Pashtun anger is only rising


By Manzoor Ahmed
The Pashtun community in Pakistan is angry and determined to take on the state for attacking them, destroying their homes and villages and cities, and heaping violence and repression on them for the past several years. The proud Pashtuns, a community which has stood firmly as patriots all these decades, are now finding themselves to be treated like outsiders, in many cases even worse, as enemies of the state.

File picture shows leaders of the Pashtun Tahafuz Movement during a protest in Qilla Saifullah, Balochistan on March 10.

The Pashtun anger is fuelled further by the state’s callous attitude and indifference as well as by the ignorance of their plight by the mainstream media and civil society. The Pakistani government, both the civilian and military, have been treating the Pashtun anger as a minor incident till the street protests swelled and social media became abuzz with the atrocities against the community. Like in the case of Baloch and Sindhis, it is the army which is more guilty although the civilian government’s refusal to hear the plea of the Pashtuns is no less grave and reprehensible.

Manzoor Pashteen addressing a gathering of the Pashtun Tahfuz Movement in Mir Ali, North Waziristan on March 2. (File picture)

What has broken the silence of the Pashtuns is the mounting number of “missing“ persons from their community. Till recently, it was only the Baloch and the Sindhis who went disappearing, many of them later found to torture to death and their brutalised bodies dumped in mass graveyards and ditches. When the Pashtuns first began to protest against the relentless bombing of their cities and villages in the name of war on terror, the army instead of assuring them of protection, launched a blistering attack on Pashtun homeland. Countless men were killed and labelled as `terrorists`, while real terrorists like the Haqqanis, al Qaeda and others remained safe in `designated` sanctuaries offered by the army.
Not that the Pashtuns had less to complain about all these years; their love for their country has kept them quiet as the atrocities of the army and paramilitary forces mounted on their community. Not only were hundreds killed in cold blood and labelled as `terrorists`, men, women and children in thousands were forced to flee their home fearing relentless and blind bombing of the villages inhabited by the Pashtun tribes in the tribal belt and Khyber Pakhtunkhwa. Cities after cities, flourishing and lively, were razed to the ground; villages after villages were burnt down, forcing people to flee to other provinces where the state offered them pitiable living conditions in tent colonies.
As their conditions deteriorated, at home and in refugee colonies, the Pashtuns began to raise their voice and they were summarily punished. The army went on witch-hunting, trying to put down another ethnic revolt. Anyone who was even remotely seen as raising the banner of revolt, online or otherwise, were threatened and those who stood up against the military began to `disappear`. The Pashtun Tahaffuz Movement (PTM), an organisation of Pashtuns spearheading the protests, has a list of approximately 1,200 missing persons. The number of the missing in the past two decades, the Daily Times quoted the PTM leaders, was over 32000. The PTM leaders, mostly young, pointed out that Pashtun disappearances have not been talked about till now. Nor has been the atrocities committed by the military and security forces on the Pashtun tribal areas over the years. The media silence has been stunning. The Daily Times, in a scathing editorial, commented that “mainstream media has once again failed them. Whether the media blackout is a result of express advice by the state or a mode of self-censorship or linked to corporate imperatives, it is a matter of grave concern.“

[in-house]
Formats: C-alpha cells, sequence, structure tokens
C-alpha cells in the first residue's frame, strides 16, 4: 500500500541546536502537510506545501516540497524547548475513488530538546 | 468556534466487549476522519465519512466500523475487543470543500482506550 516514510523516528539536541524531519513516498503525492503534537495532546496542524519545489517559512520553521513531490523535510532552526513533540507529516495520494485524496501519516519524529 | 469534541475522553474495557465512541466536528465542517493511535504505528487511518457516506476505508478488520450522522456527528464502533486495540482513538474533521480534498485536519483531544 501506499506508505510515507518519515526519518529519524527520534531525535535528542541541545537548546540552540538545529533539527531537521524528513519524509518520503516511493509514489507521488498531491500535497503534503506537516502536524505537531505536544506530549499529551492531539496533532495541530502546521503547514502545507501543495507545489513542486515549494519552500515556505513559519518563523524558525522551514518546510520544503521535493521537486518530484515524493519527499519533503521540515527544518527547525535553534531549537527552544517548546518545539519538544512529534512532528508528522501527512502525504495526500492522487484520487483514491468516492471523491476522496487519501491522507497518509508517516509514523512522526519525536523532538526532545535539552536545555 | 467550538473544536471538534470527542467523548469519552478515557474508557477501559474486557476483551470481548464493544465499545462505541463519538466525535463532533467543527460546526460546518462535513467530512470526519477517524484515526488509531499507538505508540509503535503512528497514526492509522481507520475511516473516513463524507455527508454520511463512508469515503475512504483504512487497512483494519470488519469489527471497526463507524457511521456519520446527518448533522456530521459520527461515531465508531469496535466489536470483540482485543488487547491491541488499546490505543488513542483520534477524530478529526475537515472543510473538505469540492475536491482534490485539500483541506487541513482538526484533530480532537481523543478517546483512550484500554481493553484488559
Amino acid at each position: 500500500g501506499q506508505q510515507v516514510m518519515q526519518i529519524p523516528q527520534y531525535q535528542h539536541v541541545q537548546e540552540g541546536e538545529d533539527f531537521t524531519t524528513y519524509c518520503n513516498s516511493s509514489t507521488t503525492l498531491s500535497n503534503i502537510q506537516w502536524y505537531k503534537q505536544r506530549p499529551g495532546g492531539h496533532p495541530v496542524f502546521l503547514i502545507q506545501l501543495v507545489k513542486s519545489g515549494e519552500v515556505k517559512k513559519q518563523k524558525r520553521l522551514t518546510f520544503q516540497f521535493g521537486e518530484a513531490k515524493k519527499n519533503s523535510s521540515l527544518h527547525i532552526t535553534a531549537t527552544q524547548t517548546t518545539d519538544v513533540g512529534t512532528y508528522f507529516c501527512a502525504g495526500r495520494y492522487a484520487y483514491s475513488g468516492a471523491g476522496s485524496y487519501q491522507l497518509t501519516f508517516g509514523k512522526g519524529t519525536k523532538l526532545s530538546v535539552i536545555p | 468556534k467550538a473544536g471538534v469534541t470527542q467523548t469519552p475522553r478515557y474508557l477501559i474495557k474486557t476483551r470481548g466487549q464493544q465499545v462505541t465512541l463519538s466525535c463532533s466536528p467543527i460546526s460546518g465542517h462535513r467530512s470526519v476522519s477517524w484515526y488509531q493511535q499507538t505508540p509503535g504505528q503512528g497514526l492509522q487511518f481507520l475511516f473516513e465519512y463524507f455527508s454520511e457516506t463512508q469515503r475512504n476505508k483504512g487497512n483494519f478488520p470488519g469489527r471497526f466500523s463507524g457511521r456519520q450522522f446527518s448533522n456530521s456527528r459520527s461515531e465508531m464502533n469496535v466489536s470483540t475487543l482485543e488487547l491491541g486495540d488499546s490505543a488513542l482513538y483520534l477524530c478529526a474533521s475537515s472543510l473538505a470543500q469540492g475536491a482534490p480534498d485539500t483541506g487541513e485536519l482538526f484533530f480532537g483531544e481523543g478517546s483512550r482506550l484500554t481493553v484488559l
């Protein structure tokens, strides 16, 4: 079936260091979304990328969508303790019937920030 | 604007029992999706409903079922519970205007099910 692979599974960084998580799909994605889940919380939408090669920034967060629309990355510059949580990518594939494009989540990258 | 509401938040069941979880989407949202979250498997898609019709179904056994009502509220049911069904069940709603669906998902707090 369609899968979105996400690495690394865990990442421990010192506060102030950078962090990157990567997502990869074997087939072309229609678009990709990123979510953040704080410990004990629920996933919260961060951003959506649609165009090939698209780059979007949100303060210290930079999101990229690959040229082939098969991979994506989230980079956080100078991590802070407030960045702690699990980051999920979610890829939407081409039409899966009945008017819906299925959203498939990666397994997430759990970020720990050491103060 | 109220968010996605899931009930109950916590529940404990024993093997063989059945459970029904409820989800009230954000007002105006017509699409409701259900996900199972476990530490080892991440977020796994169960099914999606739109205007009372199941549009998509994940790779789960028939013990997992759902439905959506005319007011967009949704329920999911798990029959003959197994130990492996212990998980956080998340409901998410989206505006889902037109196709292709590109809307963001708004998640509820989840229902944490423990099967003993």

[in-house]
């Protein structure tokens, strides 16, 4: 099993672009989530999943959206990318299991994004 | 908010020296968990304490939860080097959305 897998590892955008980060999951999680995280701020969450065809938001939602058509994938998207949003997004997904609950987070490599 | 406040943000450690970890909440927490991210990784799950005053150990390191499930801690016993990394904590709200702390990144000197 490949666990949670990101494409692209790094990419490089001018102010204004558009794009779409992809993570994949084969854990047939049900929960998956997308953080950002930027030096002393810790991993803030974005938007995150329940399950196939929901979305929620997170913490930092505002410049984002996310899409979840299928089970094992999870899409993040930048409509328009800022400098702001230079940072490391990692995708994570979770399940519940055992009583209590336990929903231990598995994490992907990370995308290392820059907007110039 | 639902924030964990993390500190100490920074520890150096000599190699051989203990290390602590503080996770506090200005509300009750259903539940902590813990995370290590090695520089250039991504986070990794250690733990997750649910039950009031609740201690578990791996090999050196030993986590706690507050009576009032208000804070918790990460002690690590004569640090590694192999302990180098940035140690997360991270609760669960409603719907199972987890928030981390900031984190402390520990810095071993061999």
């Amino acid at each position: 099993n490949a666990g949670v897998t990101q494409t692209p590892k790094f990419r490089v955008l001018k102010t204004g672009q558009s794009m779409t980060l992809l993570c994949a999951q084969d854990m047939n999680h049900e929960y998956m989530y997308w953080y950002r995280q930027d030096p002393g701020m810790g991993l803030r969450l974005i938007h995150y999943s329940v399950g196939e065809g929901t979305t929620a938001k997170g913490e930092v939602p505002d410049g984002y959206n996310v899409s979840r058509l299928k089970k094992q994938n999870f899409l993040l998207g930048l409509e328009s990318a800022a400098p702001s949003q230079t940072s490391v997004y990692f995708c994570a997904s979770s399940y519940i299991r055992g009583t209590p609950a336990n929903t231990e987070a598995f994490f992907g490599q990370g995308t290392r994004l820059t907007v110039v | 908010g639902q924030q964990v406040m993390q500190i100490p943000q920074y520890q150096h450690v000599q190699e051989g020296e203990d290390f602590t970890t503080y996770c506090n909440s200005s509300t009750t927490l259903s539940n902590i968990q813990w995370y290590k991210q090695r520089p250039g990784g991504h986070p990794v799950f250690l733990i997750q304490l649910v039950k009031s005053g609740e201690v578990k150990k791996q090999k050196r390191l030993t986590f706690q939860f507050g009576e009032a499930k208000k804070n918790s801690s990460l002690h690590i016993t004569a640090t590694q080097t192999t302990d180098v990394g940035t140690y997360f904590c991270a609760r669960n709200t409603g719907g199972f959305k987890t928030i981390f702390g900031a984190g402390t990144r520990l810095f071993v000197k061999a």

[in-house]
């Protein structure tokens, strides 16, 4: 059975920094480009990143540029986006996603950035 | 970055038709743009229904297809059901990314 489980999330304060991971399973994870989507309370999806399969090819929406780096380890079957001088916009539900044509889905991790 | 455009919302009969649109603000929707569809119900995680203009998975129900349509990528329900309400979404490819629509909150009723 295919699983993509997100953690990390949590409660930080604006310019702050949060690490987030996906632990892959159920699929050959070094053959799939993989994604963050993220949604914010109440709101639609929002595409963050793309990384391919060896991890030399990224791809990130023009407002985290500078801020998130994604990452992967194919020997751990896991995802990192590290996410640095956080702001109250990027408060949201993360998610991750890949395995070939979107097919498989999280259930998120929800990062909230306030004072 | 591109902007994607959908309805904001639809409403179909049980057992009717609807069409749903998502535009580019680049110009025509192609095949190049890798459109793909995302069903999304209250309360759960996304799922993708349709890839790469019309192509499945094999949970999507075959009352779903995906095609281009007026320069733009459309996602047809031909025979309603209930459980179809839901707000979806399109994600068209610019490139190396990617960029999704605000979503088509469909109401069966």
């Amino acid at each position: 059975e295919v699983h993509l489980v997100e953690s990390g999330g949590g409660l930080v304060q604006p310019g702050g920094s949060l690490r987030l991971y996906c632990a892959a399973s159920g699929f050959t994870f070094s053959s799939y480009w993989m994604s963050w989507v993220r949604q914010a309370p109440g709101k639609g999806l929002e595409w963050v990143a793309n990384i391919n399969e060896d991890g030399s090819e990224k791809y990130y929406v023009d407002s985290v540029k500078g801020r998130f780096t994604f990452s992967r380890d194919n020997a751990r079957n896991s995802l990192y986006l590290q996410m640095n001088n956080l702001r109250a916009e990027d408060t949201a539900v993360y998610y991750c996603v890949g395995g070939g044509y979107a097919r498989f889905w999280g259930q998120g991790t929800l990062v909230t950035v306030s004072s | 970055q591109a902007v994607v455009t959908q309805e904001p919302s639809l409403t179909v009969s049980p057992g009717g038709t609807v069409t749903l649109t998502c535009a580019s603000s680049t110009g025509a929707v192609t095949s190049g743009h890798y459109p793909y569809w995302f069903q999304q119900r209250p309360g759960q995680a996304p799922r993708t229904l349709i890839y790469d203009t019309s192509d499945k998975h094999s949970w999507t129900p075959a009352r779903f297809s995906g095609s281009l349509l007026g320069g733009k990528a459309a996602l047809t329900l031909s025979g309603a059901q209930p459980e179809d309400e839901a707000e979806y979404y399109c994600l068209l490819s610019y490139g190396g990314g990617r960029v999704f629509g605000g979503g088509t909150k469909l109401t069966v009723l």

On top of it, when young Pashtun leaders began raising their voice, the state clamped down on them with brute strength. The protesting leaders were charged under draconian secessionist laws. It made people go silent until a young fashion model, Naqibullah Mehsud, was killed by the state agencies. The killing gave voice to the suppressed anger and emotions.
Out poured the anger and the community came out into the streets, first in trickles and then in larger numbers. Are we terrorists? Pashtuns began asking. Are all Mehsuds terrorists? Why is the mainstream silent on our plight? Where is the civil society? Where are the political leaders who espoused Pashtun cause till the other day? These were questions the Pashtuns demonstrators asked as they marched to Islamabad from different cities in January this year.
The Human Rights Commission of Pakistan, in its latest report, pinpointed the level of discrimination the Pashtuns were facing. “There was a widespread crackdown against anyone who merely looked like a Pashtun or Afghan after a spate of terrorist attacks in the country. Pashtuns, or Pathans, are the second largest ethnic group in Pakistan. Official and unofficial circulars and notices were distributed by the police specifically targeting the Pashtuns and portraying all of them as ‘suspected terrorists’.“ The report pointed out the incident of a notice being posted on Twitter from a trader’s association in Lahore asking “ all Pashtun traders to submit their National Identity Card copies, photos, as well as business details to the nearest police station or face legal action from the government.“
With the state refusing to acknowledge Pashtuns grief and grievances, the anger in the community is set to rise in the coming days, leaving Pakistan bleeding from its own wounds. First the Baloch, then the Sindhis and now Pashtuns, the very idea of Pakistan is unravelling faster than ever before.
(The author is geo-political analyst and the contents of the article are his views and not necessarily be agreed by the newspaper. Editor)